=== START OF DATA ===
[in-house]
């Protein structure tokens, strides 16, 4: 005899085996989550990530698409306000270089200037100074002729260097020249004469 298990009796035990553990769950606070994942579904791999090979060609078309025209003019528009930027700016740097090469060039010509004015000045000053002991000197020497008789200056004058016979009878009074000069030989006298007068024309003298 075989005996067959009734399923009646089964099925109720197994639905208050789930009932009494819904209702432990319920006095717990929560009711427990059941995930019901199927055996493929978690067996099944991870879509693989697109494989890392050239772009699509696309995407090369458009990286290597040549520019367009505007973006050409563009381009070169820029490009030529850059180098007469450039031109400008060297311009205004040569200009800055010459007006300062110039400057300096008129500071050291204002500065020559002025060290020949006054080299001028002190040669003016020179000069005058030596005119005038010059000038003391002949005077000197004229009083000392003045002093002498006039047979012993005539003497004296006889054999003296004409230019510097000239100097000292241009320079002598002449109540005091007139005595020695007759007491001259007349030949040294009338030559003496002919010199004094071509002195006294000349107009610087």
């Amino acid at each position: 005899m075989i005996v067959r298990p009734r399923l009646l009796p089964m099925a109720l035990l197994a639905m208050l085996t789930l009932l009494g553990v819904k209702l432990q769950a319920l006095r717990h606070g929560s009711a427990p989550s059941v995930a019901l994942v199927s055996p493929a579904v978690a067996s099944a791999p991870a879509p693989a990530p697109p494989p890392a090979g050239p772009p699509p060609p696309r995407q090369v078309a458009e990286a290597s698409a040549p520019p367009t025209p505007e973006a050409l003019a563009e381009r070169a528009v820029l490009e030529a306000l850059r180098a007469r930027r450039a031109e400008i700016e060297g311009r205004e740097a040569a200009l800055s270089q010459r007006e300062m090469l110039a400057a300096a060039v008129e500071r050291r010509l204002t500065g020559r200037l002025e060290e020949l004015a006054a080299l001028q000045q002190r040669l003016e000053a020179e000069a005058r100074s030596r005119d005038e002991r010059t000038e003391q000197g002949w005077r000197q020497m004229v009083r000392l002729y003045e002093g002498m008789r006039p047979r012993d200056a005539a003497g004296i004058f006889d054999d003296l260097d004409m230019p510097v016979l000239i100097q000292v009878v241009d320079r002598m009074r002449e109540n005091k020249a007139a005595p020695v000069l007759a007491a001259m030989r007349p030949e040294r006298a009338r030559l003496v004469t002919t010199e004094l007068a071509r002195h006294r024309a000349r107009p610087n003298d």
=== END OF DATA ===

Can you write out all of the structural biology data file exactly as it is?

[in-house]
């Protein structure tokens, strides 16, 4: 005899085996989550990530698409306000270089200037100074002729260097020249004469 298990009796035990553990769950606070994942579904791999090979060609078309025209003019528009930027700016740097090469060039010509004015000045000053002991000197020497008789200056004058016979009878009074000069030989006298007068024309003298 075989005996067959009734399923009646089964099925109720197994639905208050789930009932009494819904209702432990319920006095717990929560009711427990059941995930019901199927055996493929978690067996099944991870879509693989697109494989890392050239772009699509696309995407090369458009990286290597040549520019367009505007973006050409563009381009070169820029490009030529850059180098007469450039031109400008060297311009205004040569200009800055010459007006300062110039400057300096008129500071050291204002500065020559002025060290020949006054080299001028002190040669003016020179000069005058030596005119005038010059000038003391002949005077000197004229009083000392003045002093002498006039047979012993005539003497004296006889054999003296004409230019510097000239100097000292241009320079002598002449109540005091007139005595020695007759007491001259007349030949040294009338030559003496002919010199004094071509002195006294000349107009610087």
């Amino acid at each position: 005899m075989i005996v067959r298990p009734r399923l009646l009796p089964m099925a109720l035990l197994a639905m208050l085996t789930l009932l009494g553990v819904k209702l432990q769950a319920l006095r717990h606070g929560s009711a427990p989550s059941v995930a019901l994942v199927s055996p493929a579904v978690a067996s099944a791999p991870a879509p693989a990530p697109p494989p890392a090979g050239p772009p699509p060609p696309r995407q090369v078309a458009e990286a290597s698409a040549p520019p367009t025209p505007e973006a050409l003019a563009e381009r070169a528009v820029l490009e030529a306000l850059r180098a007469r930027r450039a031109e400008i700016e060297g311009r205004e740097a040569a200009l800055s270089q010459r007006e300062m090469l110039a400057a300096a060039v008129e500071r050291r010509l204002t500065g020559r200037l002025e060290e020949l004015a006054a080299l001028q000045q002190r040669l003016e000053a020179e000069a005058r100074s030596r005119d005038e002991r010059t000038e003391q000197g002949w005077r000197q020497m004229v009083r000392l002729y003045e002093g002498m008789r006039p047979r012993d200056a005539a003497g004296i004058f006889d054999d003296l260097d004409m230019p510097v016979l000239i100097q000292v009878v241009d320079r002598m009074r002449e109540n005091k020249a007139a005595p020695v000069l007759a007491a001259m030989r007349p030949e040294r006298a009338r030559l003496v004469t002919t010199e004094l007068a071509r002195h006294r024309a000349r107009p610087n003298d």